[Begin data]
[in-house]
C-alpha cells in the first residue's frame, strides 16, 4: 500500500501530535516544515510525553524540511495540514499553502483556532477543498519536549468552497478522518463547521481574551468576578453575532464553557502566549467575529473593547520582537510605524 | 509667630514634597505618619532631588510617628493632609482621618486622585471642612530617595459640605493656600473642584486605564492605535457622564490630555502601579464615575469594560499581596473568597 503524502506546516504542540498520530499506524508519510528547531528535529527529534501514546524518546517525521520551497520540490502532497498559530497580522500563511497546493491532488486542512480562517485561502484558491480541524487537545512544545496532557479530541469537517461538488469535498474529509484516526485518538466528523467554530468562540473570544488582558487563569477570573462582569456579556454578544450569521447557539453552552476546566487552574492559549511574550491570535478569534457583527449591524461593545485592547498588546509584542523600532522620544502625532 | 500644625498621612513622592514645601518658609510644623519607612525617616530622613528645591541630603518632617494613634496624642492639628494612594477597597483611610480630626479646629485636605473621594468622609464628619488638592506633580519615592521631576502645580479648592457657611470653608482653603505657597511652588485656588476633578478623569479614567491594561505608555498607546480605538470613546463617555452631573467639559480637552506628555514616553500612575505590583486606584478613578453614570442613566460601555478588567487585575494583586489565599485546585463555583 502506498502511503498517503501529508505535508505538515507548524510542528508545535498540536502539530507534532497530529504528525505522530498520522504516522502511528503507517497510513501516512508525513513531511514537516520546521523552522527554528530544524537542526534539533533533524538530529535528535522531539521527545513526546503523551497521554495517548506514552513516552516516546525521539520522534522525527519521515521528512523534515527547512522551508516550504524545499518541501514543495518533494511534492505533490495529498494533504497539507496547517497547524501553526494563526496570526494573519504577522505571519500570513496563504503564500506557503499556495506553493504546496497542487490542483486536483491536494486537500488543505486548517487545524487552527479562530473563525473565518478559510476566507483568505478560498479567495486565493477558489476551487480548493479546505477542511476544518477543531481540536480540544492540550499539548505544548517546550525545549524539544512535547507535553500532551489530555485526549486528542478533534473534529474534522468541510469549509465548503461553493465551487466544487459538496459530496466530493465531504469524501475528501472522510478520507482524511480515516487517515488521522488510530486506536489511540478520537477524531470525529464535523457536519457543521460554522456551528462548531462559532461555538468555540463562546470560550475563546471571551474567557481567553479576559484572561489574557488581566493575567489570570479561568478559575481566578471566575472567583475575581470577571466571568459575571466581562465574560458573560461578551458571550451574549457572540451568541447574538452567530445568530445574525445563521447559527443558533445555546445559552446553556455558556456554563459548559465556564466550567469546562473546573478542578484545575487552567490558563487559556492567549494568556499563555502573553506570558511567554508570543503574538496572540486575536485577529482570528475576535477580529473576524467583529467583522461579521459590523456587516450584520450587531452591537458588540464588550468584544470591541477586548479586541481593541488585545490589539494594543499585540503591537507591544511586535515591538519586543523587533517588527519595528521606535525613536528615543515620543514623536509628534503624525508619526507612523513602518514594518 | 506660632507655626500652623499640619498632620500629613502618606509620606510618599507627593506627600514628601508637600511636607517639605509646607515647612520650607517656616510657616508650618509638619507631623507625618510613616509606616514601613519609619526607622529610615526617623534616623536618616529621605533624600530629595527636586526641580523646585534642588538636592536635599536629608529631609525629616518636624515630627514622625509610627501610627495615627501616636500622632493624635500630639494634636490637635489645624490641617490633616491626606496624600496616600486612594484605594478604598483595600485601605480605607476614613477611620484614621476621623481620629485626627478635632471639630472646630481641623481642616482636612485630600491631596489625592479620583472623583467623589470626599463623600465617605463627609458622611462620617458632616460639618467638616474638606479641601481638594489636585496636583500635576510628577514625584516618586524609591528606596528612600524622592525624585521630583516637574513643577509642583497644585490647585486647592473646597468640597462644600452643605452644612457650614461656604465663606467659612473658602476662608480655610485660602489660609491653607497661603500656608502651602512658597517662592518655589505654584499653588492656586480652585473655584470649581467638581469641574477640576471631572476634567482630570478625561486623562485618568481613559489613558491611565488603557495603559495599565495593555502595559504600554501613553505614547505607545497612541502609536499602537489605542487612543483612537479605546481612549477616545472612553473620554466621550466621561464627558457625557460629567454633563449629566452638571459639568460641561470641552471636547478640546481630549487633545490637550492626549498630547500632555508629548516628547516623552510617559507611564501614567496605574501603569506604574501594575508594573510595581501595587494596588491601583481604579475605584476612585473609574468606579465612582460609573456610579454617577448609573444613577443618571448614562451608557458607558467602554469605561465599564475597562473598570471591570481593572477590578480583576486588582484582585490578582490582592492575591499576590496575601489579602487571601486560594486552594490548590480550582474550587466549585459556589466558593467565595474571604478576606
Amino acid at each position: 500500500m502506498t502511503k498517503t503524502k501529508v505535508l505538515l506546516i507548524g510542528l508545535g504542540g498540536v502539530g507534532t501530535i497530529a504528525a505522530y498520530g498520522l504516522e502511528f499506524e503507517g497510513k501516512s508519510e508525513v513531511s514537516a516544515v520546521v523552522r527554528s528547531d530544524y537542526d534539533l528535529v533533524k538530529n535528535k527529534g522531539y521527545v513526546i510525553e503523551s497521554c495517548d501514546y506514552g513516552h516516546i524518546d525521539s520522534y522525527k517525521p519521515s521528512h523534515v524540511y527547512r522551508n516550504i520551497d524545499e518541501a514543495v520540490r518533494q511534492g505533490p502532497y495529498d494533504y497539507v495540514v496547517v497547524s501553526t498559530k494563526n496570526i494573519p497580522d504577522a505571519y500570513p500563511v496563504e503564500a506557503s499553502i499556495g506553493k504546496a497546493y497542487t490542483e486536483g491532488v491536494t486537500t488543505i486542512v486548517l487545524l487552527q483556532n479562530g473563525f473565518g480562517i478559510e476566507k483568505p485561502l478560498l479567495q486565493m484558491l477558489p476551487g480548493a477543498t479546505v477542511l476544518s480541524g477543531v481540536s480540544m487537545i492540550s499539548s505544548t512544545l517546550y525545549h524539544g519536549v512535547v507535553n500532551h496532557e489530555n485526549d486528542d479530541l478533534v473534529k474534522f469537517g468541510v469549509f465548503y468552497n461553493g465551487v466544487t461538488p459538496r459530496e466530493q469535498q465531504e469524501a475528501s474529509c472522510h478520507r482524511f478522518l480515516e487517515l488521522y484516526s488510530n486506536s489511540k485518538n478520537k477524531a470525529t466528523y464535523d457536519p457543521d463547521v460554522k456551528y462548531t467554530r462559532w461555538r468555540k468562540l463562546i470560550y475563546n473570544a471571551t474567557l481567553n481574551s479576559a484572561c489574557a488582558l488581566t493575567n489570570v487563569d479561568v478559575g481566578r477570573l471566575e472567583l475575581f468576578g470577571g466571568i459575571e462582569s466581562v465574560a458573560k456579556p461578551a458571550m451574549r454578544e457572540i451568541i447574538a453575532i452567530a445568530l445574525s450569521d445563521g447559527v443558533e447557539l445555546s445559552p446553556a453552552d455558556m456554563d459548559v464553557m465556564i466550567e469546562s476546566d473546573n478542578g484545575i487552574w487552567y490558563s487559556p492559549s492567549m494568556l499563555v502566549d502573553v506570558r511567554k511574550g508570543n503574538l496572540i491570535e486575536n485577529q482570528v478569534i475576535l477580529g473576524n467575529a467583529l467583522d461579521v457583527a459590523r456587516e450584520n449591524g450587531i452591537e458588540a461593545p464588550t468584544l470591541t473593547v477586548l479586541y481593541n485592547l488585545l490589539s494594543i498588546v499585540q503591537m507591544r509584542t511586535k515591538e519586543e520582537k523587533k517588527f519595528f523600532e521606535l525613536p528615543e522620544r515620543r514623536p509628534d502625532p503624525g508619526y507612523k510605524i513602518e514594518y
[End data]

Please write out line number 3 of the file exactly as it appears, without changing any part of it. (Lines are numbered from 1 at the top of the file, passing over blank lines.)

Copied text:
Amino acid at each position: 500500500m502506498t502511503k498517503t503524502k501529508v505535508l505538515l506546516i507548524g510542528l508545535g504542540g498540536v502539530g507534532t501530535i497530529a504528525a505522530y498520530g498520522l504516522e502511528f499506524e503507517g497510513k501516512s508519510e508525513v513531511s514537516a516544515v520546521v523552522r527554528s528547531d530544524y537542526d534539533l528535529v533533524k538530529n535528535k527529534g522531539y521527545v513526546i510525553e503523551s497521554c495517548d501514546y506514552g513516552h516516546i524518546d525521539s520522534y522525527k517525521p519521515s521528512h523534515v524540511y527547512r522551508n516550504i520551497d524545499e518541501a514543495v520540490r518533494q511534492g505533490p502532497y495529498d494533504y497539507v495540514v496547517v497547524s501553526t498559530k494563526n496570526i494573519p497580522d504577522a505571519y500570513p500563511v496563504e503564500a506557503s499553502i499556495g506553493k504546496a497546493y497542487t490542483e486536483g491532488v491536494t486537500t488543505i486542512v486548517l487545524l487552527q483556532n479562530g473563525f473565518g480562517i478559510e476566507k483568505p485561502l478560498l479567495q486565493m484558491l477558489p476551487g480548493a477543498t479546505v477542511l476544518s480541524g477543531v481540536s480540544m487537545i492540550s499539548s505544548t512544545l517546550y525545549h524539544g519536549v512535547v507535553n500532551h496532557e489530555n485526549d486528542d479530541l478533534v473534529k474534522f469537517g468541510v469549509f465548503y468552497n461553493g465551487v466544487t461538488p459538496r459530496e466530493q469535498q465531504e469524501a475528501s474529509c472522510h478520507r482524511f478522518l480515516e487517515l488521522y484516526s488510530n486506536s489511540k485518538n478520537k477524531a470525529t466528523y464535523d457536519p457543521d463547521v460554522k456551528y462548531t467554530r462559532w461555538r468555540k468562540l463562546i470560550y475563546n473570544a471571551t474567557l481567553n481574551s479576559a484572561c489574557a488582558l488581566t493575567n489570570v487563569d479561568v478559575g481566578r477570573l471566575e472567583l475575581f468576578g470577571g466571568i459575571e462582569s466581562v465574560a458573560k456579556p461578551a458571550m451574549r454578544e457572540i451568541i447574538a453575532i452567530a445568530l445574525s450569521d445563521g447559527v443558533e447557539l445555546s445559552p446553556a453552552d455558556m456554563d459548559v464553557m465556564i466550567e469546562s476546566d473546573n478542578g484545575i487552574w487552567y490558563s487559556p492559549s492567549m494568556l499563555v502566549d502573553v506570558r511567554k511574550g508570543n503574538l496572540i491570535e486575536n485577529q482570528v478569534i475576535l477580529g473576524n467575529a467583529l467583522d461579521v457583527a459590523r456587516e450584520n449591524g450587531i452591537e458588540a461593545p464588550t468584544l470591541t473593547v477586548l479586541y481593541n485592547l488585545l490589539s494594543i498588546v499585540q503591537m507591544r509584542t511586535k515591538e519586543e520582537k523587533k517588527f519595528f523600532e521606535l525613536p528615543e522620544r515620543r514623536p509628534d502625532p503624525g508619526y507612523k510605524i513602518e514594518y